February 16 – March 25, 2017
Sky Hopinka’s work, Jaaji Approx., will be on view as part of Haunted Ethnography: new experimental documentary at UVP Everson from February 16 – March 25, 2017. Jaaji Approx. and an additional work, I’ll Remember You As You Were, Not As What You’ll Become, will also be featured as part of the related indoor screening and talk on Thursday, March 9 in the Everson Museum’s Hosmer Auditorium.
Hopinka and the other participating artists, João Vieira Torres and Carl Elsaesser, will be in attendance to discuss their work following the screening.
About the Work
Runtime: 7 min. 36 sec.
From the artist’s statement:
Logging and approximating a relationship between audio recordings of my father and videos gathered of the landscapes we have both separately traversed. The initial distance between the logger and the recordings, of recollections and of songs, new and traditional, narrows while the images become an expanding semblance of filial affect. Jáaji is a near translation for directly addressing a father in the Hočak language.
I’ll Remember You As You Were, Not As What You’ll Become
Runtime: 12 min. 32 sec.
From the artist’s statement:
An elegy to Diane Burns on the shapes of mortality, and being, and the forms the transcendent spirit takes while descending upon landscapes of life and death. A place for new mythologies to syncopate with deterritorialized movement and song, reifying old routes of reincarnation. Where resignation gives hope for another opportunity, another form, for a return to the vicissitudes of the living and all their refractions.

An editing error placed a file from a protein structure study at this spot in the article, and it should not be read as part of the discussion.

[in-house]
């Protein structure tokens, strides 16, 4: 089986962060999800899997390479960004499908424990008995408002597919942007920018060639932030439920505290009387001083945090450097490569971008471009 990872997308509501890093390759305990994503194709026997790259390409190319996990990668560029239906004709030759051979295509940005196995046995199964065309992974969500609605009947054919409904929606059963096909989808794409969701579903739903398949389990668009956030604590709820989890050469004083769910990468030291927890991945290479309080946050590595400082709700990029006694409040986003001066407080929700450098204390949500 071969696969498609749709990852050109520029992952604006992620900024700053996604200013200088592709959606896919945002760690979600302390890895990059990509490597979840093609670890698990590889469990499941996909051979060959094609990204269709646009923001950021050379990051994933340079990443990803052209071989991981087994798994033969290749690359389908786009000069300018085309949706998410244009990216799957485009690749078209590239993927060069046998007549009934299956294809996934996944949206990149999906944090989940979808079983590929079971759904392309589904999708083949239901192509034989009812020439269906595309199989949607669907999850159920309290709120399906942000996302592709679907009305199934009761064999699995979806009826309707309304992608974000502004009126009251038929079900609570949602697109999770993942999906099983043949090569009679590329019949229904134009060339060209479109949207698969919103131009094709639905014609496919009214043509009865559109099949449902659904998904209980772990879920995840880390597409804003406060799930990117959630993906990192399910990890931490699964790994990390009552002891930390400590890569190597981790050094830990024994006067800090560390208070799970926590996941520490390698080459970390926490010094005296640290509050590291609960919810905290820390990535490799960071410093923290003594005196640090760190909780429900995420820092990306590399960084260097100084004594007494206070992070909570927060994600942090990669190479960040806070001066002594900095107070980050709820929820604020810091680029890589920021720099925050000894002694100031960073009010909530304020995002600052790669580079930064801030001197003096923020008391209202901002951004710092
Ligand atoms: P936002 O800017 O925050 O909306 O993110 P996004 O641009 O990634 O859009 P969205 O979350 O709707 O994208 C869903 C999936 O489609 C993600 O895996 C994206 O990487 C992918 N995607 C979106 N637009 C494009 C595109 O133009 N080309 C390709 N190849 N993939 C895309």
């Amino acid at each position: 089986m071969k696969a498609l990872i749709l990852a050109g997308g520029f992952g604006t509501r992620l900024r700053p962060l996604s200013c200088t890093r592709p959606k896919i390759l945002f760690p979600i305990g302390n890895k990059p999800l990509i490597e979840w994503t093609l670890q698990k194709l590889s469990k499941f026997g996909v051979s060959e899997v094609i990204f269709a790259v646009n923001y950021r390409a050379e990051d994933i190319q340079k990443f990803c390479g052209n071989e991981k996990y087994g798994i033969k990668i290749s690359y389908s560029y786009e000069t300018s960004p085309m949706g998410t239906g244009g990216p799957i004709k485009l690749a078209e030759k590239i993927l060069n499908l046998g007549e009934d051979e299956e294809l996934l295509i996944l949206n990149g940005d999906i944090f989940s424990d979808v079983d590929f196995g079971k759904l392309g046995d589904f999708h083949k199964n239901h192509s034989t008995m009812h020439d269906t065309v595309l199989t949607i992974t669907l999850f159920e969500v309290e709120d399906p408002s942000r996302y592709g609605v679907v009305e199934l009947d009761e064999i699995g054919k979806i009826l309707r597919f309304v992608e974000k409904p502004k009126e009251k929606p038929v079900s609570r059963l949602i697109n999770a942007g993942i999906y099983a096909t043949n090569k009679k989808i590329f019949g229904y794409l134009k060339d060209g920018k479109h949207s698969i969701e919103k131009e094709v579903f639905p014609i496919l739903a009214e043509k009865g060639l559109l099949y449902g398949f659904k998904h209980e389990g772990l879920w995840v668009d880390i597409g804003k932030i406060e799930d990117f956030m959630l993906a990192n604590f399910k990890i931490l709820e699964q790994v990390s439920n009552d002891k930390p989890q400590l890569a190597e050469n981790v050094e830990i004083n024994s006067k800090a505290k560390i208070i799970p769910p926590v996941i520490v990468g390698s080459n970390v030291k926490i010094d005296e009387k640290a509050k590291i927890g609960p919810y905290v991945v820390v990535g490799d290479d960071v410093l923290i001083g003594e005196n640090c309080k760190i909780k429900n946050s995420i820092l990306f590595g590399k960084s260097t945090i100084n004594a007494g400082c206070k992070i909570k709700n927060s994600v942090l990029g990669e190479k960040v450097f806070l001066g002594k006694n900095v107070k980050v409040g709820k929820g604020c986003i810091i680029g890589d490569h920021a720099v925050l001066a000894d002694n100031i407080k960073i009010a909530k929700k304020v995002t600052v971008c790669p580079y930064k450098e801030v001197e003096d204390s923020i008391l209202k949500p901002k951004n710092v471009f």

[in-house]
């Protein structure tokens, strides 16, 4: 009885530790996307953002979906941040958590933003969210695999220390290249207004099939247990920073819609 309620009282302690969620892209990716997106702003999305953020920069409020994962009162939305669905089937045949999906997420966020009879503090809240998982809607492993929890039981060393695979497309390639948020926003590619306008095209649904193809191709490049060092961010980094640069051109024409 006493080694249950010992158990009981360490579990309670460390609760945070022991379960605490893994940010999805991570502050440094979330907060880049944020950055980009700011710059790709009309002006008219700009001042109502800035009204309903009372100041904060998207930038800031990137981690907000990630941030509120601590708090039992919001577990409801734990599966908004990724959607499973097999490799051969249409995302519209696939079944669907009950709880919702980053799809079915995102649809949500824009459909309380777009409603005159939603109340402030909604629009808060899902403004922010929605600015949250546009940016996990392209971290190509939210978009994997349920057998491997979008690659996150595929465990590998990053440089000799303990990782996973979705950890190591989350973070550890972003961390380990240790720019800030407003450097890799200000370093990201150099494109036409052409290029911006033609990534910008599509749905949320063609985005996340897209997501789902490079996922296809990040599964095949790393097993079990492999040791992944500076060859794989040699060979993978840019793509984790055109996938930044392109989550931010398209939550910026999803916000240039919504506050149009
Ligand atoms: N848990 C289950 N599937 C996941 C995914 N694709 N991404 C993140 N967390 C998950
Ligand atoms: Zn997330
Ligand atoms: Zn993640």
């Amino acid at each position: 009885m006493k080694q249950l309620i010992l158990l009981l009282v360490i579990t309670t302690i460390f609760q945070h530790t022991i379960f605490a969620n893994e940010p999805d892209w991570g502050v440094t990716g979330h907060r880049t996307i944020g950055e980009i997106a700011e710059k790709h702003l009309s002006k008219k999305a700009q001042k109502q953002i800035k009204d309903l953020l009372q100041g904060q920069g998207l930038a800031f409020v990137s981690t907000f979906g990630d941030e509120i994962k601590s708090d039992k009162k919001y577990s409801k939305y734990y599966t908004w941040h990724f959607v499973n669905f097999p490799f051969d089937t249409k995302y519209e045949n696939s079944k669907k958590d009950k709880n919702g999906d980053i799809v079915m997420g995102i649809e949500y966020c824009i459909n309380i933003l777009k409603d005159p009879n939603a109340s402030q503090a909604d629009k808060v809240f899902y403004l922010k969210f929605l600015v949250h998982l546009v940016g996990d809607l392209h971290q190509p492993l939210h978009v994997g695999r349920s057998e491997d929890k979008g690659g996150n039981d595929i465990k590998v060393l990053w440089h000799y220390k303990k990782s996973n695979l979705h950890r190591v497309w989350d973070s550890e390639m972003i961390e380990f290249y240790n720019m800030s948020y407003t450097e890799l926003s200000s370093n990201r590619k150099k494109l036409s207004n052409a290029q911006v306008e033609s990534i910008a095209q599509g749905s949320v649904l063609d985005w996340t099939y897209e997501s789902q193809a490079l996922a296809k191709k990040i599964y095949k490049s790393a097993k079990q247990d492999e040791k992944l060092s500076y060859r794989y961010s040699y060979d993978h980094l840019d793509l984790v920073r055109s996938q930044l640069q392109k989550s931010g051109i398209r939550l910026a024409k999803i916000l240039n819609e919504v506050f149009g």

“I’m from Oklahoma I ain’t got no one to call my own.
If you will be my honey, I will be your sugar pie way hi ya
way ya hi ya way ya hi yo”
-Diane Burns (1957-2006)
About the Artist
Sky Hopinka is a Ho-Chunk Nation national and descendent of the Pechanga Band of Luiseño Indians. He was born and raised in Ferndale, Washington and spent a number of years in Palm Springs and Riverside, California, and Portland, Oregon and is currently based out of Milwaukee, Wisconsin. In Portland he studied and taught chinuk wawa, a language indigenous to the Lower Columbia River Basin. His work centers around personal positions of homeland and landscape, designs of language and the facets of culture contained within. He received his BA from Portland State University in Liberal Arts and his MFA in Film, Video, Animation, and New Genres from the University of Wisconsin-Milwaukee.
His work has played at various festivals including ImagineNATIVE Media + Arts Festival, Images Festival, Courtisane Festival, Ann Arbor Film Festival, American Indian Film Festival, Sundance Film Festival, Antimatter Film Festival, Chicago Underground Film Festival, FLEXfest, and the LA Film Festival. He was awarded jury prizes at the Milwaukee Underground Film Festival, the More with Less Award at the 2016 Images Festival, the Tom Berman Award for Most Promising Filmmaker at the 54th Ann Arbor Film Festival, and 3rd Prize at the 2015 Media City Film Festival.
Visit the artist’s website: skyhopinka.com
Return to main page, Haunted Ethnography: new experimental documentary